them yourself, in this course you are allowed to discuss the
problems with your classmates, and to work together. If you choose to
do so, please indicate the name(s) of the people with whom you have
worked. Consulting with students outside of the course, or
using other documents, books, past notes or solutions, etc., is
Refer to the Campus Code regarding academic integrity.
Please read the Guidelines
for Written Homeworks before doing the first assignment.
There will be
two midterm exams, and one final exam (12/13/99; 1:30 - 4:30 PM).
The midterm exams will probably be scheduled
for the evening. Details will be announced
via the class homepage soon.
You will be responsible for all material covered in lectures,
homeworks, and assigned readings.
There will be an optional review session conducted before each midterm
and final exam.
Tentative weighting scheme (the instructor reserves the
right to make adjustments to these weights based on his a posteriori
evaluation of the relative difficulty and fairness of the exams and
Homeworks 25%, Midterm Exams 40% (20% each), Final Exam 35%.
NOTE In order to pass the class, you must do sufficiently well
on each of the categories in the table above.
In particular, since doing the homeworks is perhaps
the best way to learn the material of the course, credit will not
be given to those who skip many homeworks and rely on stellar exam scores.
If you have a question or complaint about the way a homework
or exam problem was graded,
then you should either explain what it is on a separate piece of paper
and give it to the TA along with the assignment or, better yet, come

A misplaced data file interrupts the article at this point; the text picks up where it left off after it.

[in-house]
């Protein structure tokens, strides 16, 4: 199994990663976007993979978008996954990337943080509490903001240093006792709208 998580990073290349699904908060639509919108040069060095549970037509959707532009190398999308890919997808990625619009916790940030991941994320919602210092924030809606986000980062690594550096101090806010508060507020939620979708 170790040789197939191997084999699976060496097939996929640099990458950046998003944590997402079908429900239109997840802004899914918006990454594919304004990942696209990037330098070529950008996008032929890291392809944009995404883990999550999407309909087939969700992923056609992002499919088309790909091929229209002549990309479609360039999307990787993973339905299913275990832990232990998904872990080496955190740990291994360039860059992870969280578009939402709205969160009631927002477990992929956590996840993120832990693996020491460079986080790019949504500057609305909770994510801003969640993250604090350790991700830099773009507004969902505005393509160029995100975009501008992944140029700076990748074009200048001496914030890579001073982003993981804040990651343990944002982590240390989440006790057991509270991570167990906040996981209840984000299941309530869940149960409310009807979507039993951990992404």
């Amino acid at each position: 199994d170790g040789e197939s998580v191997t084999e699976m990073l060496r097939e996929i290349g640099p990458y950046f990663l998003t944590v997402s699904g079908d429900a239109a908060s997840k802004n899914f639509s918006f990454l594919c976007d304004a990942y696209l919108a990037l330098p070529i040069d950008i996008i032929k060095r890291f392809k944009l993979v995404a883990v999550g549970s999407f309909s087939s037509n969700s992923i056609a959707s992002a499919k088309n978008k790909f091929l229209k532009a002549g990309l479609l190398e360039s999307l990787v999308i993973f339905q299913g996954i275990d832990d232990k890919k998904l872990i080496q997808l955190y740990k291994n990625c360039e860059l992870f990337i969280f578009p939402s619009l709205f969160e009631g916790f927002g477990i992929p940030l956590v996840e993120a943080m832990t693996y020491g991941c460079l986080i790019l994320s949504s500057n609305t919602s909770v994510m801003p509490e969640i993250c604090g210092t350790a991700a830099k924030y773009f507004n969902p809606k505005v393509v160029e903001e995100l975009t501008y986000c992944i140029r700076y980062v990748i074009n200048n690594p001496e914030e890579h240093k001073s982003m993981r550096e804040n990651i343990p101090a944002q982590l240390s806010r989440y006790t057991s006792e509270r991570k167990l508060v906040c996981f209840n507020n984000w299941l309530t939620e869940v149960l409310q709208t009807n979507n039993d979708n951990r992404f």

into office hours and get it straightened out then. We want everyone
happy and satisfied, but we can't do much in the couple of minutes
before and after class.
Is This Course For You?
If you have taken CS 273, CS 373, or Math 319, then you
have fulfilled the prerequisite for this course. More important
than any course however, is sufficient mathematical maturity to
understand the difference between handwaving and proving.
(Handwaving is what I do on the board; proving is what you do
on your homeworks). Some of the problems will be difficult,
and some of the homeworks may require a significant amount of time.
The subject matter ranges from beautiful (undecidability, NP-completeness)
to downright grungy (some simulations of machines by grammars).
The material is not as practical as say,
the material covered in CS 373; If you are an
applied masters student, or an undergraduate
who is going to do only one course in theory of computation, then CS 373
is probably a better choice, unless you specifically
want the formal language background for doing programming
language/compiler based research. If on the other hand, you
want a basic understanding of some of the fundamental definitions
of computation, and of the inherent limitations of these abstract
computers (and of any computing devices), then this course is for you.
How To Get The Most Out Of This Course
Attend lectures. Read the book. Refer to the course notes.
If you have trouble solving a homework problem, try doing some
easier related problems first. Go over the printed solutions when
they become available, and make sure you understand them.
Go to the TA or professor to discuss any misunderstandings you may have.
If you understand all homeworks and solutions, you
will probably do well on the exams.